Finally, regarding other forms of communication, it is safe to say that the IRS is not even in the 21st century yet.  They do not use unsolicited e-mail (which itself is so 20th century), text messages, or any kind of social media to discuss your personal tax issues.

You know the old saw about “a fool and his money are soon parted.”  Don’t let fear and ignorance make you that fool.

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CCH’s Federal Tax Day newsletter recently dropped this bombshell of a news item on its subscribers:  “Tax-exempt organizations complained about the difficulty of completing Form 990, Return of Organization Exempt From Income Tax, at a May hearing before the House Ways and Means Oversight Subcommittee. Industry officials told Subcommittee Chairman Charles W. Boustany Jr., R-La., that completing Form 990 requires too much detailed, and sometimes redundant, information…” 

To which I reply:  Why should tax-exempts be any different from the rest of us?  A tax return is a tax return!  We need a Congressional hearing to tell us this?

But seriously, from the moment I entered this profession, I have had trouble with the notion of tax exempt organizations filing tax returns.  It all seems just a bit contradictory to me.  Of course, the main purpose of such forms is not so much tax calculation but an effort to ensure that tax-exempt organizations are in fact tax-exempt and not just claiming to be.  So the basic returns (form 990 for public charities and form 990-PF for private foundations) are really more regulatory compliance checklists than tax returns.  Oh, these returns do provide financial data such as balance sheets and income statements, but as plain vanilla tax calculators – not so much.  (Except, of course, for private foundations that are subject to a whopping 1% or 2% excise tax on investment income — and IRS better make sure that they collect these taxes or we may end up having to curtail vital governmental services in these great United States.) 

But, protect the public these forms do – IRS can make sure that tax exempt organizations are who they say they are and that they are in compliance with the myriad regulations designed to protect the philanthropic public.  As far as the rest of us are concerned – we too have the ability to check up on virtually any charity by viewing its 990 or 990PF online either at the charity’s website or at www.guidestar.org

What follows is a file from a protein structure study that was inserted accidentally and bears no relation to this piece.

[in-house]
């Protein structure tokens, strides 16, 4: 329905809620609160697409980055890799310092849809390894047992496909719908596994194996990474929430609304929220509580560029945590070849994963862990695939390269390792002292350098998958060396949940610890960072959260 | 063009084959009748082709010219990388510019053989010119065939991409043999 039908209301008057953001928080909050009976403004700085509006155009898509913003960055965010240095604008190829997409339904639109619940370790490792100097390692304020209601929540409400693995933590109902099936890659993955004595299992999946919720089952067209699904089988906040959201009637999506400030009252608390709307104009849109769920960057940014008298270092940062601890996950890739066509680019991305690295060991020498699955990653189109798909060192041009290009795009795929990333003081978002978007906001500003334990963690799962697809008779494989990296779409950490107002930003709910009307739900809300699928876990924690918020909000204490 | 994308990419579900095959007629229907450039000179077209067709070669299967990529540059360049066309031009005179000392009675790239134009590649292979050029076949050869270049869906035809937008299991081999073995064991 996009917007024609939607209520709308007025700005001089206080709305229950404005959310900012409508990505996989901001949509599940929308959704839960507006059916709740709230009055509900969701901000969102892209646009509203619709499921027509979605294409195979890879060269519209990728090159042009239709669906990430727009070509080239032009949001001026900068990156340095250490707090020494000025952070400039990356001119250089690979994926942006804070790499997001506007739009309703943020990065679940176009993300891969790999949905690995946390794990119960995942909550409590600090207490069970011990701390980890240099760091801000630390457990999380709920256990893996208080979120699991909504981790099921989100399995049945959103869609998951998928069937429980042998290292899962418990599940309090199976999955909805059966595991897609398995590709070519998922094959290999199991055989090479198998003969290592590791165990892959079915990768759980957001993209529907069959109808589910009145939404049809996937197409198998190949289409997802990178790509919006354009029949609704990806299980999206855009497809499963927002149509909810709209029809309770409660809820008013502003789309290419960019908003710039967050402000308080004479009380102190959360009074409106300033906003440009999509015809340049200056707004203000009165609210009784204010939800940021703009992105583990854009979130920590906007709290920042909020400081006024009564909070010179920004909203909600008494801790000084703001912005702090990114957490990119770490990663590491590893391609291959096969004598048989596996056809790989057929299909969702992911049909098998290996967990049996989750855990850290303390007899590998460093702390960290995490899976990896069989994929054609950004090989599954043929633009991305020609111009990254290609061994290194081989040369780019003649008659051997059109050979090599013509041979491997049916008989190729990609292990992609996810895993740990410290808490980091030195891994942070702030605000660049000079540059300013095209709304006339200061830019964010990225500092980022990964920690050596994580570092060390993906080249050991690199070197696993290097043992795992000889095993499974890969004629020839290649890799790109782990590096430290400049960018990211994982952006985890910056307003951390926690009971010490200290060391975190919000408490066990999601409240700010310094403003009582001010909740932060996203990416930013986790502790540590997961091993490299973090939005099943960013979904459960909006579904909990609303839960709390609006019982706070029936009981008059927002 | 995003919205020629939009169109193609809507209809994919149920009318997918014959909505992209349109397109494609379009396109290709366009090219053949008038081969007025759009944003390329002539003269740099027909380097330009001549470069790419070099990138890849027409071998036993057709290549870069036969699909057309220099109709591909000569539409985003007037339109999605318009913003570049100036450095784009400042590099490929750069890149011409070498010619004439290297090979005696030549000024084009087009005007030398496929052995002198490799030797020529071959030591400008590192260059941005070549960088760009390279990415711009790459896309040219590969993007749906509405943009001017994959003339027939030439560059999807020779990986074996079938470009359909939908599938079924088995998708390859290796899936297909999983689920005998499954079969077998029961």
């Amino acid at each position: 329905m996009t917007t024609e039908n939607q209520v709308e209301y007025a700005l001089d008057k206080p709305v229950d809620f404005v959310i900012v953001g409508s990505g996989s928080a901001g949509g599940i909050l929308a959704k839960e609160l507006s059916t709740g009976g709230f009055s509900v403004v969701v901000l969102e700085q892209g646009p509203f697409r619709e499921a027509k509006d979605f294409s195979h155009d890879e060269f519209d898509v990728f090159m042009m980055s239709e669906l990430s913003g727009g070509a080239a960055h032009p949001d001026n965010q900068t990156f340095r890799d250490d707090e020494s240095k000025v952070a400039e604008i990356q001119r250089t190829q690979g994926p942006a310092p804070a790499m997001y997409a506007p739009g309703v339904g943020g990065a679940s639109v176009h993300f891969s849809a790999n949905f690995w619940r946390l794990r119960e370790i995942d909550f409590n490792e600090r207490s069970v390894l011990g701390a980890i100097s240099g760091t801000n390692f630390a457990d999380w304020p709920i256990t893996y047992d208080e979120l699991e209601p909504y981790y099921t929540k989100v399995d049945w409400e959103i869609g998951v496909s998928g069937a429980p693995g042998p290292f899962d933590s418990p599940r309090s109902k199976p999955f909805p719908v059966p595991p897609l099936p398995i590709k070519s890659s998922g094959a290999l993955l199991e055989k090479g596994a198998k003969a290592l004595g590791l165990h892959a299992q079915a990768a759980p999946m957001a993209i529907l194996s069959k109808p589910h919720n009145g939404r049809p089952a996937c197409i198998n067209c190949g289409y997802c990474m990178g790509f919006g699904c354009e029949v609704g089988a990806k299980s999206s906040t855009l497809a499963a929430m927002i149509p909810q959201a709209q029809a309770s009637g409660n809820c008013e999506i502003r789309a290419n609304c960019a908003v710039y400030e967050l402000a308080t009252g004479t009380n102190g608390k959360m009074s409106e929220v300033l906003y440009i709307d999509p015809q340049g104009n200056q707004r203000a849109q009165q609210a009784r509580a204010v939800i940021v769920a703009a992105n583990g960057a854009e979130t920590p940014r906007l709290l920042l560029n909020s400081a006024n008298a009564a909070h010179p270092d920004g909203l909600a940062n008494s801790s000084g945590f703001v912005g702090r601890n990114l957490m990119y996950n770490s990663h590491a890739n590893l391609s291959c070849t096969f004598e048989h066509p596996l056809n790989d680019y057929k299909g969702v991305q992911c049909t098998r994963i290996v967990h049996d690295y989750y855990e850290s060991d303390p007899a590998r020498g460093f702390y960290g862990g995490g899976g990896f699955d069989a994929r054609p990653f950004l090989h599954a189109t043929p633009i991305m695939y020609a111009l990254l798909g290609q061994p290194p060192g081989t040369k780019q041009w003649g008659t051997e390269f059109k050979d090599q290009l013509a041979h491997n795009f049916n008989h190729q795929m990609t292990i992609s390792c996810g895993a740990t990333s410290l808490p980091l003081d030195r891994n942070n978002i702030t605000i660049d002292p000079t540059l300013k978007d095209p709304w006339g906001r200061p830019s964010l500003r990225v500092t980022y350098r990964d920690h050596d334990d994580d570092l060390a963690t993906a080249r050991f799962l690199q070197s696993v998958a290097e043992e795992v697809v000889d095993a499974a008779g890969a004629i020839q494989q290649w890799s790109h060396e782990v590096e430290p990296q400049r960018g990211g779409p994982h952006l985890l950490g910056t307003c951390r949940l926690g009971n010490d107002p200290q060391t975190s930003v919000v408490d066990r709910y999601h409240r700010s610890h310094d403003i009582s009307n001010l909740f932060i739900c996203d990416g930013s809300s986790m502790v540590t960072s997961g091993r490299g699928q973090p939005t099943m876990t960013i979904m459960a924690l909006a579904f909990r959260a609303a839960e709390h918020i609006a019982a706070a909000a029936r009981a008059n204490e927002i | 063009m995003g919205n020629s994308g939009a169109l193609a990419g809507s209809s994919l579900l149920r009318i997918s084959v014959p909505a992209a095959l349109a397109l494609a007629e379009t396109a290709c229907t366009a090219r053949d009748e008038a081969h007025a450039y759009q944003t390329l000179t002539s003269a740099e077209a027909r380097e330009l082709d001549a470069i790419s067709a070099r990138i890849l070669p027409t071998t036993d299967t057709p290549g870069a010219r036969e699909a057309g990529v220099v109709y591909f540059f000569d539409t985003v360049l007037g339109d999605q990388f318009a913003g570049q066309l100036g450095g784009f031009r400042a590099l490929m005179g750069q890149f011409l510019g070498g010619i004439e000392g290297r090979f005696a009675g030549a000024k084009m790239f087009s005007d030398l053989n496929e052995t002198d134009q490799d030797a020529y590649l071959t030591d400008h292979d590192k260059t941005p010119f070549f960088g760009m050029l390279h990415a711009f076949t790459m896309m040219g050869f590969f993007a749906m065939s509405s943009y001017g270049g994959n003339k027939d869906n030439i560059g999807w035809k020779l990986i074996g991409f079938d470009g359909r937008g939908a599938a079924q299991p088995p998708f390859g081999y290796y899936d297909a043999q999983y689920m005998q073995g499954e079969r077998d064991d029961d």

So, all kidding aside, these reports provide a valuable service for those who wish to invest in particular charities.  Of course, like all financial reports, simplicity is not their overriding virtue — they are written not in English but instead in bureaucratic legalese, and it takes a fair amount of work for the casual reader to get through them in any sort of meaningful way. Think of them as a kind of prospectus for a tax exempt organization.

But because you can never tell a book by its cover (which is even harder in these days of Kindles and Nooks), this information is vital to the philanthropic investor.  Just because an organization has a word like “Cancer” or “Youth” or “Jewish/Catholic/Protestant/Muslim” in its title does not mean that it is an efficiently run charity worthy of your support.  Thankfully, the Internet has made the gathering of both qualitative and quantitative data about tax exempt entities far simpler and quicker that at any time in the past (thank you Al Gore!).  Regardless of whether you have $10 or $10 million to invest/contribute, this data can help you make intelligent choices about which organizations deserve your support.  In addition to an organization’s form 990, you can always read its annual report (often available at the organization’s website) or avail yourself of even easier-to-digest information from third party websites such as www.charitablenavigator.org, www.guidestar.org, or www.bbb.org

Remember the old retailer’s slogan “An educated consumer is our best customer” – that slogan applies just as much in the marketplace of philanthropic choice.     The information is out there.  Use it or lose it.